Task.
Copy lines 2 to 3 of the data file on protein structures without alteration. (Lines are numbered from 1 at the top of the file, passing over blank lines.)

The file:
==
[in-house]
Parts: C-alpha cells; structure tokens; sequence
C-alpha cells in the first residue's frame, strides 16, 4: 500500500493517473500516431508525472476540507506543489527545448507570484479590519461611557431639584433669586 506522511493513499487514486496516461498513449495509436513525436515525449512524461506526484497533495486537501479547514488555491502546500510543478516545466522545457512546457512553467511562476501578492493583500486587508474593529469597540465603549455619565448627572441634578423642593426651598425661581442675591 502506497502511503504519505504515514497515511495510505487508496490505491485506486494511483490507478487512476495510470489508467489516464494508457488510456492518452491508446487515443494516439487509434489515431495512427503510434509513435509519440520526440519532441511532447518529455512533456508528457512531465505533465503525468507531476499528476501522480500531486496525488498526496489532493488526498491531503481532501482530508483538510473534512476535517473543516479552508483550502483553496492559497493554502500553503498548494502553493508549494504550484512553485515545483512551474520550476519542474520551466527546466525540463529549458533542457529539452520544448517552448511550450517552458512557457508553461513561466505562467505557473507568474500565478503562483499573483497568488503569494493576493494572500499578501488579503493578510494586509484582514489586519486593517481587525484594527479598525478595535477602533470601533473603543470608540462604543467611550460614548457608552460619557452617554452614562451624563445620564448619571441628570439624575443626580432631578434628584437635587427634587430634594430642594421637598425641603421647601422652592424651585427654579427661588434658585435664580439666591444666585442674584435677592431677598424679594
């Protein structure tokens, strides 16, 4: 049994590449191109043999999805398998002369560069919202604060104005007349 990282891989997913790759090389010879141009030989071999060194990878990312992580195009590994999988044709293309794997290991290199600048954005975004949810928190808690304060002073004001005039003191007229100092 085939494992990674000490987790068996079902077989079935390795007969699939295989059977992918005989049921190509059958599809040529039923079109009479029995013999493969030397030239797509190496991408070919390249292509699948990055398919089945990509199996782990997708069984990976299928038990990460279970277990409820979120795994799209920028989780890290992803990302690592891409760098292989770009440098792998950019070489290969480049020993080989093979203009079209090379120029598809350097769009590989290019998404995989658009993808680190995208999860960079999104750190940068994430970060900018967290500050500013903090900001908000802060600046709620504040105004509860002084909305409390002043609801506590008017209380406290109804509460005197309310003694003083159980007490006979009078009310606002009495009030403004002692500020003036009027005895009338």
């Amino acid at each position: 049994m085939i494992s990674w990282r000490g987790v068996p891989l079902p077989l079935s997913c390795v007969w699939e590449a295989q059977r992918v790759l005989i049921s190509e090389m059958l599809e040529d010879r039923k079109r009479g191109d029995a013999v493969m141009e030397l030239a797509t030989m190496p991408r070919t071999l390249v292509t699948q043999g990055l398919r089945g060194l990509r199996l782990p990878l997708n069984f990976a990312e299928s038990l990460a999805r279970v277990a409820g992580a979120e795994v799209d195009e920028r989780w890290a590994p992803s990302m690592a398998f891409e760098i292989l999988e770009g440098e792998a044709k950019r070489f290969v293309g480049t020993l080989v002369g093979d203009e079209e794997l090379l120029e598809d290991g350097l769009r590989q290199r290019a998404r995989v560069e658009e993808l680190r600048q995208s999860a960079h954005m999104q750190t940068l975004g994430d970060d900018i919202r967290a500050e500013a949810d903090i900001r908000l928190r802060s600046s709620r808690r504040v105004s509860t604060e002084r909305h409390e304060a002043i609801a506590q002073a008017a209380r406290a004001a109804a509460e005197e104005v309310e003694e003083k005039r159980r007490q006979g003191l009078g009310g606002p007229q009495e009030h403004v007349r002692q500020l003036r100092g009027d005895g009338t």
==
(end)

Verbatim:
Parts: C-alpha cells; structure tokens; sequence
C-alpha cells in the first residue's frame, strides 16, 4: 500500500493517473500516431508525472476540507506543489527545448507570484479590519461611557431639584433669586 506522511493513499487514486496516461498513449495509436513525436515525449512524461506526484497533495486537501479547514488555491502546500510543478516545466522545457512546457512553467511562476501578492493583500486587508474593529469597540465603549455619565448627572441634578423642593426651598425661581442675591 502506497502511503504519505504515514497515511495510505487508496490505491485506486494511483490507478487512476495510470489508467489516464494508457488510456492518452491508446487515443494516439487509434489515431495512427503510434509513435509519440520526440519532441511532447518529455512533456508528457512531465505533465503525468507531476499528476501522480500531486496525488498526496489532493488526498491531503481532501482530508483538510473534512476535517473543516479552508483550502483553496492559497493554502500553503498548494502553493508549494504550484512553485515545483512551474520550476519542474520551466527546466525540463529549458533542457529539452520544448517552448511550450517552458512557457508553461513561466505562467505557473507568474500565478503562483499573483497568488503569494493576493494572500499578501488579503493578510494586509484582514489586519486593517481587525484594527479598525478595535477602533470601533473603543470608540462604543467611550460614548457608552460619557452617554452614562451624563445620564448619571441628570439624575443626580432631578434628584437635587427634587430634594430642594421637598425641603421647601422652592424651585427654579427661588434658585435664580439666591444666585442674584435677592431677598424679594